For every inch of forward head posture, it can increase the weight of the head on the spine by an additional 10 pounds (4.5kg)" Kapandji (1975) 
The forward head posture, which is when the head sits in front of the shoulders, is a position that has been studied by researchers to determine the effect this has on the body. For every 2.54 centimetres forward the head is from neutral, the weight of the head on the spine increases by 10 pounds or 4.5 kilograms. That’s the equivalent of 4.5L of water, which is by no means an easy task if we were to imagine carrying this on our head! This position has also been linked to decreased lung capacity, altered blood pressure, pain, headaches and digestive issues (Kapandji, 1975). As we move and go about our daily activities, something such as our posture can easily be dismissed, but from these findings we are actually being shown that our posture is a foundational factor for the level of health and wellbeing we are going to experience.
Is posture just about the way we hold our body physically?
We usually refer to posture in relation to the physical body, but what if we widened the scope of our study here to consider posture in terms of our ‘state of being’? What is our posture then? In any given moment there is a physical position or movement that our body makes, but there is much more to us than just our physical flesh and bones. Our emotional, mental and energetic state of being is also moving and changing. We can feel balanced and calm one minute and if we react to something, which creates a change inside of us, we can become for example angry, sad, frustrated or even excited. Equally our thoughts can and are changing in quality all of the time, whether we are aware of this or not. We can also feel when our energy changes, which we might describe using words like being flat, dull, exhausted, vital, balanced, harmonious and so on.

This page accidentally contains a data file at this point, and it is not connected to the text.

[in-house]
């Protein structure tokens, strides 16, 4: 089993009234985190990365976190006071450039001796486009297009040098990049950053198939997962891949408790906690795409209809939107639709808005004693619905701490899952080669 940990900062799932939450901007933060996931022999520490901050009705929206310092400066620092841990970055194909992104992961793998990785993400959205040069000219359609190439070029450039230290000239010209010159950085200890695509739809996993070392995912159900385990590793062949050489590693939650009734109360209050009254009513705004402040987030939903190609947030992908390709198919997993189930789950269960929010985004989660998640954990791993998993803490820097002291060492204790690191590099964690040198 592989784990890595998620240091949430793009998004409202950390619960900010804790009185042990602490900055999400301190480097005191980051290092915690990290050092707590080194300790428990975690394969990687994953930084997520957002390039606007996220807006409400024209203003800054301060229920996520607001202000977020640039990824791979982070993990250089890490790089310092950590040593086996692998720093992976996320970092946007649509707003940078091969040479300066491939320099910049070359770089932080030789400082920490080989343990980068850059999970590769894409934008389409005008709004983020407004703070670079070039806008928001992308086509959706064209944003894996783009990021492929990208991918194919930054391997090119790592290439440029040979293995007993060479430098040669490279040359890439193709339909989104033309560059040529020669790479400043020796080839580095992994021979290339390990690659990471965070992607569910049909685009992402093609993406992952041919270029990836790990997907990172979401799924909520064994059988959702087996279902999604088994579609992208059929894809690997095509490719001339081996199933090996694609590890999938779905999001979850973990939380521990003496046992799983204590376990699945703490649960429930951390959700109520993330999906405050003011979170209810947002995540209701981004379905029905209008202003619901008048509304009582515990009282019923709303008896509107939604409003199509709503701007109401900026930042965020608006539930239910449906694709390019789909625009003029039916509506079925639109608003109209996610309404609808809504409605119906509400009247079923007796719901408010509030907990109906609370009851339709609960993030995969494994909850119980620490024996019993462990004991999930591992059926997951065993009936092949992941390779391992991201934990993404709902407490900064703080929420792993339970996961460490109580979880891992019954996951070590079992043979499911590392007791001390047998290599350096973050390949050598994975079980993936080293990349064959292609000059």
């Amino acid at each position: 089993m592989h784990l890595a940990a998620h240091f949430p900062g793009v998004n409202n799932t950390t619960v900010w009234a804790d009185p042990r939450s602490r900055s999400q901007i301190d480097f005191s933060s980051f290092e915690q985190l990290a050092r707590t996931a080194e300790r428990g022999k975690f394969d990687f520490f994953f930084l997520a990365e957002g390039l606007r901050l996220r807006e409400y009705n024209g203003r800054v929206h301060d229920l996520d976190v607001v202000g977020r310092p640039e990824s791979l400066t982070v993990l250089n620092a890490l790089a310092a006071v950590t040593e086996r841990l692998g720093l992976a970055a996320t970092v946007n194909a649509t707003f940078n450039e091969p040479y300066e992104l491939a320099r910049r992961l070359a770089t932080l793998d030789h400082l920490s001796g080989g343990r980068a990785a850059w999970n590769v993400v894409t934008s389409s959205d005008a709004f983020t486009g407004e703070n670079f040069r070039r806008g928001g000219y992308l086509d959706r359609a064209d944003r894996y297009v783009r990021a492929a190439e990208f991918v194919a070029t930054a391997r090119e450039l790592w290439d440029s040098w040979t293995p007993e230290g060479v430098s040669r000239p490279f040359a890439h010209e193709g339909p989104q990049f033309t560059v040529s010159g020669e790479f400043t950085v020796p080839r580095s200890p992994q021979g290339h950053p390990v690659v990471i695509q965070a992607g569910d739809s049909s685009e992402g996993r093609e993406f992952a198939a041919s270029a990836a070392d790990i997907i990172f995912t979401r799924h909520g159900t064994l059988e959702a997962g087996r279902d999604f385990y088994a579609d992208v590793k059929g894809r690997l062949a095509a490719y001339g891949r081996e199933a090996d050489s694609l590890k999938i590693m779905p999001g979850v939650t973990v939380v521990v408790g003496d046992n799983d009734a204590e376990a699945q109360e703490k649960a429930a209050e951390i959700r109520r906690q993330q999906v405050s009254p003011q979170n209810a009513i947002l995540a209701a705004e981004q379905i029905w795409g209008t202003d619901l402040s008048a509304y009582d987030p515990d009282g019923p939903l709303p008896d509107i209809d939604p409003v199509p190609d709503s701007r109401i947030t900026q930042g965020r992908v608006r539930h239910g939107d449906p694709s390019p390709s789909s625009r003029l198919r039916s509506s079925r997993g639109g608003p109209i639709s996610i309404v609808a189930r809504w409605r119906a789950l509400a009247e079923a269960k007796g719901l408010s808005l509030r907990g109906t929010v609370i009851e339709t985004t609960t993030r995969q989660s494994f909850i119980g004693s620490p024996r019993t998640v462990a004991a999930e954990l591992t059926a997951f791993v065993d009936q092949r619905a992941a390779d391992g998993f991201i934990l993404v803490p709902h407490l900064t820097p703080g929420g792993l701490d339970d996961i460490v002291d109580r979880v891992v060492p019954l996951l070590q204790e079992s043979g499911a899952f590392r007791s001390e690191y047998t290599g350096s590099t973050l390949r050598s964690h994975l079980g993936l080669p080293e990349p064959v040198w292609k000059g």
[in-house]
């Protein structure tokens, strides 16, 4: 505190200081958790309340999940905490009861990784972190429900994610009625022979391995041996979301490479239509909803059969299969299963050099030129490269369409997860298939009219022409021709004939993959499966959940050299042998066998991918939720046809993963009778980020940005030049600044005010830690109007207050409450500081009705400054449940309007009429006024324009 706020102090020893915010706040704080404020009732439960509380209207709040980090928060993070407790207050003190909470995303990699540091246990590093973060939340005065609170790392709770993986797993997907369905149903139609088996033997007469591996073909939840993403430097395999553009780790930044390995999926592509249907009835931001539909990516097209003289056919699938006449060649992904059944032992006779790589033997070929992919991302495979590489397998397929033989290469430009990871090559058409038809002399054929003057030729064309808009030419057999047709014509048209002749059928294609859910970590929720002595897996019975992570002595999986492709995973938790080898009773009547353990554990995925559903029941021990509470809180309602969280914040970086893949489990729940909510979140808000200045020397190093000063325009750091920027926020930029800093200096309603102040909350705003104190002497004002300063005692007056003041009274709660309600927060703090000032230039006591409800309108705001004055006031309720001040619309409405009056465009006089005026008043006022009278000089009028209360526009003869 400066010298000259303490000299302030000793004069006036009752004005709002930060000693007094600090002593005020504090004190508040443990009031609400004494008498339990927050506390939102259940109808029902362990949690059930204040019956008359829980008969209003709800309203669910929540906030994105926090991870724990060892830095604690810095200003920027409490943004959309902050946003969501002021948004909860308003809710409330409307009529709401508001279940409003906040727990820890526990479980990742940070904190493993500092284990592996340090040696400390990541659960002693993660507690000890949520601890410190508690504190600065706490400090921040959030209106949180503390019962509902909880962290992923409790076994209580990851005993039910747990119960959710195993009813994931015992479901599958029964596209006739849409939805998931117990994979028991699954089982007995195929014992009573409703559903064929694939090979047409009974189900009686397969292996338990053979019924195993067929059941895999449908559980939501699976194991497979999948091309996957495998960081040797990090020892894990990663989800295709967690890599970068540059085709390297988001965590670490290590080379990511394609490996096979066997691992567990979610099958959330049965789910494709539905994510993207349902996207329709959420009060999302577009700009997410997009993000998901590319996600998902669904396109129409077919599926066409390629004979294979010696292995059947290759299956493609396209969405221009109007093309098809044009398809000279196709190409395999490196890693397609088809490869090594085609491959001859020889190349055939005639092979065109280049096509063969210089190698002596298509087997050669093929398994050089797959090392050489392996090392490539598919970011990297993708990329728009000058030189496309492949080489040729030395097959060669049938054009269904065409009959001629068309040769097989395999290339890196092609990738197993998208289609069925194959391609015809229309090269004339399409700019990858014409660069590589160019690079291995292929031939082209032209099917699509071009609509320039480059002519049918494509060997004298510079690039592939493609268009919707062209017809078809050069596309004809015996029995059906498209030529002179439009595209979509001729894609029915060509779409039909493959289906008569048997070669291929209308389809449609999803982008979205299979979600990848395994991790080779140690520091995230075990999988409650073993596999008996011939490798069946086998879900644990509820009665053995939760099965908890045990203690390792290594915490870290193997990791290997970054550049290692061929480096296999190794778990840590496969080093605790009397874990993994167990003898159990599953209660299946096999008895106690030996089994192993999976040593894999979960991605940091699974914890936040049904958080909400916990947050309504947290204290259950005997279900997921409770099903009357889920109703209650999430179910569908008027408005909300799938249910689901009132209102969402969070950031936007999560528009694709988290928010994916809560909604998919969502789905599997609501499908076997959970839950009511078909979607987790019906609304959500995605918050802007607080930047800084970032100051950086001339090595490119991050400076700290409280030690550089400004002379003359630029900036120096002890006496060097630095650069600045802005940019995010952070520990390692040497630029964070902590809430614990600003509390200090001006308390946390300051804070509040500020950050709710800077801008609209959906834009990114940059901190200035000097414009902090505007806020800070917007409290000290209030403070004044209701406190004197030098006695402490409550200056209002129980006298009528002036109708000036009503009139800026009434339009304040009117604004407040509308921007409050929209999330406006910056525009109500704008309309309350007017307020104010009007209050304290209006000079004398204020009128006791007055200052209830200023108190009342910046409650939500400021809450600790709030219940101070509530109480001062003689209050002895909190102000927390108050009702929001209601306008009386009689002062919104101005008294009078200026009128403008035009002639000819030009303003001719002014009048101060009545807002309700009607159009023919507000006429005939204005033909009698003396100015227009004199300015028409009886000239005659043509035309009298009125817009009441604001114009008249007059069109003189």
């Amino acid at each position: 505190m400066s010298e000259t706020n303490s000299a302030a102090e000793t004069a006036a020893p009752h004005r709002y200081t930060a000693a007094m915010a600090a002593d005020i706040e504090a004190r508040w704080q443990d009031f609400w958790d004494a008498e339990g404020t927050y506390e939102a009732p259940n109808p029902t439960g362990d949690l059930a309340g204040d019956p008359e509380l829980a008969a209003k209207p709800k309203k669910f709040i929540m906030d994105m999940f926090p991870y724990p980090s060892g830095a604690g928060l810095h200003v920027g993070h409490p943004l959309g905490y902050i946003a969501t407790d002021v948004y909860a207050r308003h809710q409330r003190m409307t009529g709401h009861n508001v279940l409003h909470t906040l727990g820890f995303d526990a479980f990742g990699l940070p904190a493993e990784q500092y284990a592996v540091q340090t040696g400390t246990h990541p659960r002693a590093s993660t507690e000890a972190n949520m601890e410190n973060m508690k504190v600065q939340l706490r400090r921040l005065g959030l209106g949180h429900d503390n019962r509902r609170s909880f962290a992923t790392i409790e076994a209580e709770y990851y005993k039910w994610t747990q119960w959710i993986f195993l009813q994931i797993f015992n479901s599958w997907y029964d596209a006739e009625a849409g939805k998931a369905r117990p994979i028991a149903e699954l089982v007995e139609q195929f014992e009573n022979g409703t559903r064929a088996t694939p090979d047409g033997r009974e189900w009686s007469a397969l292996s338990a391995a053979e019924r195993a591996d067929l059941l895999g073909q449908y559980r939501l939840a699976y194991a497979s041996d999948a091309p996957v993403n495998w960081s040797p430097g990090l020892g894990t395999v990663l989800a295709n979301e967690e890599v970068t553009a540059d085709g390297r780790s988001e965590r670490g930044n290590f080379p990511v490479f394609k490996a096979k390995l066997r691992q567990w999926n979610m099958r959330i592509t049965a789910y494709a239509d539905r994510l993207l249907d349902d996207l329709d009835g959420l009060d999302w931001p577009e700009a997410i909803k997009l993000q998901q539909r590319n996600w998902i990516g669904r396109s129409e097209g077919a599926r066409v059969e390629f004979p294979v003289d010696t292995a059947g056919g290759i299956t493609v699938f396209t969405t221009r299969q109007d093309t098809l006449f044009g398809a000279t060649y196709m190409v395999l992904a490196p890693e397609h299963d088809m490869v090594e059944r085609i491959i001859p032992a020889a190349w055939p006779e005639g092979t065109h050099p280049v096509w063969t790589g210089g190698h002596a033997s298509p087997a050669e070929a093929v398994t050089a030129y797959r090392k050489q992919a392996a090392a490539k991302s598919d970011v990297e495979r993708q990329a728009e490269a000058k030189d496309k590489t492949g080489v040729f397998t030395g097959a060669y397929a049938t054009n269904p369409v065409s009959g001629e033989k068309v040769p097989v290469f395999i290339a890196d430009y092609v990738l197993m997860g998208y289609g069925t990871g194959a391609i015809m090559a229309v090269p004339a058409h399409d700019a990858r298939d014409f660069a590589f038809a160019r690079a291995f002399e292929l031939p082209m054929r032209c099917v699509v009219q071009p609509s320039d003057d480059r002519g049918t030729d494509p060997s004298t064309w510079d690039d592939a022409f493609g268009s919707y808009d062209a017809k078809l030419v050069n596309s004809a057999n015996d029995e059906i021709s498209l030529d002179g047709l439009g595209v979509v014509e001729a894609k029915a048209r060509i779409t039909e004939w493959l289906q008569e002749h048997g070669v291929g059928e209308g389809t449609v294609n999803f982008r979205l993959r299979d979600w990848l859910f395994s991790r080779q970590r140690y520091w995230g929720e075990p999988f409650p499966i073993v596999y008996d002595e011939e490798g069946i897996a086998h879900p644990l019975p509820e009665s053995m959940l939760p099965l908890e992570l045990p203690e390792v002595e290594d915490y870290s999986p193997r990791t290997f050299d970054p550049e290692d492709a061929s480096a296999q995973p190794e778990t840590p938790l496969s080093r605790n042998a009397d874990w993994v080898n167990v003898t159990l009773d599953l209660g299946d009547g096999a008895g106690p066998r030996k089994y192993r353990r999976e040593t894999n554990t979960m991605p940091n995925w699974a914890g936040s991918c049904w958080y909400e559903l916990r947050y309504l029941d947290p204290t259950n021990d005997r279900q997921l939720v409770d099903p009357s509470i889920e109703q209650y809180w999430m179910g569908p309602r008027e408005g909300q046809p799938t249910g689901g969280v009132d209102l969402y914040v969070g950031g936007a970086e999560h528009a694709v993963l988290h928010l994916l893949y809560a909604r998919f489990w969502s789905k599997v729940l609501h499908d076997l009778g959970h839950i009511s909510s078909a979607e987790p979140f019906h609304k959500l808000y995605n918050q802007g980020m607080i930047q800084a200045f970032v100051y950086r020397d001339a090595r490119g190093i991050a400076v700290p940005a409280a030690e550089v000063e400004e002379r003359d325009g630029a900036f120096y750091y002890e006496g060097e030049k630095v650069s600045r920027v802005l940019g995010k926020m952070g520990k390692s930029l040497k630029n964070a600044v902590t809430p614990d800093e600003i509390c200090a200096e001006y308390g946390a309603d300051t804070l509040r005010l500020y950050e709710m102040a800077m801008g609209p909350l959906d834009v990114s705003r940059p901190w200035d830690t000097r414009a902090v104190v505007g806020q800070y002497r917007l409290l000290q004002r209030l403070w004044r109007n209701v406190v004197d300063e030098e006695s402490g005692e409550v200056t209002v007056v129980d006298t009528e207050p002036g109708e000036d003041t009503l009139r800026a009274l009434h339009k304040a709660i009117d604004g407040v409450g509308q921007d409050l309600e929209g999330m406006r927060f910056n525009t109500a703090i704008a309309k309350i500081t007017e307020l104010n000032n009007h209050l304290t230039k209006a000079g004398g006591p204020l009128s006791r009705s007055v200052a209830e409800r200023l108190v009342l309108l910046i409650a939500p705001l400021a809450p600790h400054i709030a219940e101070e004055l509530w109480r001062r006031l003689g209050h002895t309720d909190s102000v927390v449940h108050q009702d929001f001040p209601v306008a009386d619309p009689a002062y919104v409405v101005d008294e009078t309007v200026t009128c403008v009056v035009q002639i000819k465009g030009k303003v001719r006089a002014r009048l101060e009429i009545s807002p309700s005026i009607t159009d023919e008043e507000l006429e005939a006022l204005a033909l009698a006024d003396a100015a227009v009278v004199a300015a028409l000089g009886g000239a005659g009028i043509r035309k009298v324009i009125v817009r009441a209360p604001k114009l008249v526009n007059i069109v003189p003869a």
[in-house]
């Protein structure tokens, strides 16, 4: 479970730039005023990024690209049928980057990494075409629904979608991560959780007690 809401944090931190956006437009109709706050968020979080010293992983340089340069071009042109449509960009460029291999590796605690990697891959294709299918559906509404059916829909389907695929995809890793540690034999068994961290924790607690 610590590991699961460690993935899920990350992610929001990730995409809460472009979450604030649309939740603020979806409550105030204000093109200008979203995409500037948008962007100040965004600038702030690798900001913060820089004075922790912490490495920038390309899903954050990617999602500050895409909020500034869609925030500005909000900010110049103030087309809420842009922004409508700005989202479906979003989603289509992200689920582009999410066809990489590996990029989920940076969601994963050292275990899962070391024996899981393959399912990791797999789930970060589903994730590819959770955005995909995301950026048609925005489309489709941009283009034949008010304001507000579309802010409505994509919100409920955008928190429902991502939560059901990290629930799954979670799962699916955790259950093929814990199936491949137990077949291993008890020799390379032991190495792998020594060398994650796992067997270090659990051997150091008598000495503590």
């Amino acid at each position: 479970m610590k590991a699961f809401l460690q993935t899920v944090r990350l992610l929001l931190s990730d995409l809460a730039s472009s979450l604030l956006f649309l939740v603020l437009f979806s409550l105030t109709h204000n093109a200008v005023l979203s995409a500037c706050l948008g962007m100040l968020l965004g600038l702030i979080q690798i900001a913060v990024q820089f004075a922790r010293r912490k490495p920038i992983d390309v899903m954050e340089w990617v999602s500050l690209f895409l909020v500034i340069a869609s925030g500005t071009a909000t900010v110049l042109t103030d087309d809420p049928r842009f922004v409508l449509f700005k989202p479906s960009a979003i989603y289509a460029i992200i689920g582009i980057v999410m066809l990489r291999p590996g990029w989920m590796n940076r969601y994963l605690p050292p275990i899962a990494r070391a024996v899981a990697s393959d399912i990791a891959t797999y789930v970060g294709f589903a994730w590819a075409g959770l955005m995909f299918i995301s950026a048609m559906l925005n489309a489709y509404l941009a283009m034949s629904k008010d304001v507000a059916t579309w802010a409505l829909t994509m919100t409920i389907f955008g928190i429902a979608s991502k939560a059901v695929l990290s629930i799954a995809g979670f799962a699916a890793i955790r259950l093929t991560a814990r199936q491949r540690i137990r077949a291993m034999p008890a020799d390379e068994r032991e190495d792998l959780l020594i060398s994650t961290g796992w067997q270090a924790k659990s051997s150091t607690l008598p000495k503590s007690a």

Our posture therefore includes our whole state of being. Our emotional, mental and energetic state of being is affecting our physical ‘posture’ and in turn, our physical ‘posture’ is affecting our state of being. When we consider posture in this way, we can see that it is not just our physical posture that determines our state of health and wellbeing, as there are many other layers contributing to how our overall ‘posture’ is being reflected and received by others. Our body posture speaks volumes.
If we return to the change that took place in the young woman I was with in front of the mirror, we get to see how the simple choice of becoming aware of our posture can completely change how we look and feel. From looking dull, uncomfortable, unconfident and tired, to radiating a beauty, grace and vitality in a matter of moments, it is evident we cannot dismiss the power of our movements. This includes not only our physical movements but also the internal movements of energy, which make up our energetic quality and state of being. It is all of this that makes up our ‘posture’ and what we communicate non-verbally to others.
If you would like to learn more about posture in relation to physical, emotional, mental and energetic awareness, Esoteric Yoga provides the space to experience and observe the effect movement has on our wellbeing. Esoteric Yoga, the Yoga of Stillness, returns us to the science of movement and energy and the powerful effect this has on every level of our wellbeing.
 Kapandji, I. A. (1975). The Physiology of the Joints. The Trunk and the Vertebral Column (Volume 3). Edinburgh: Churchill Livingstone.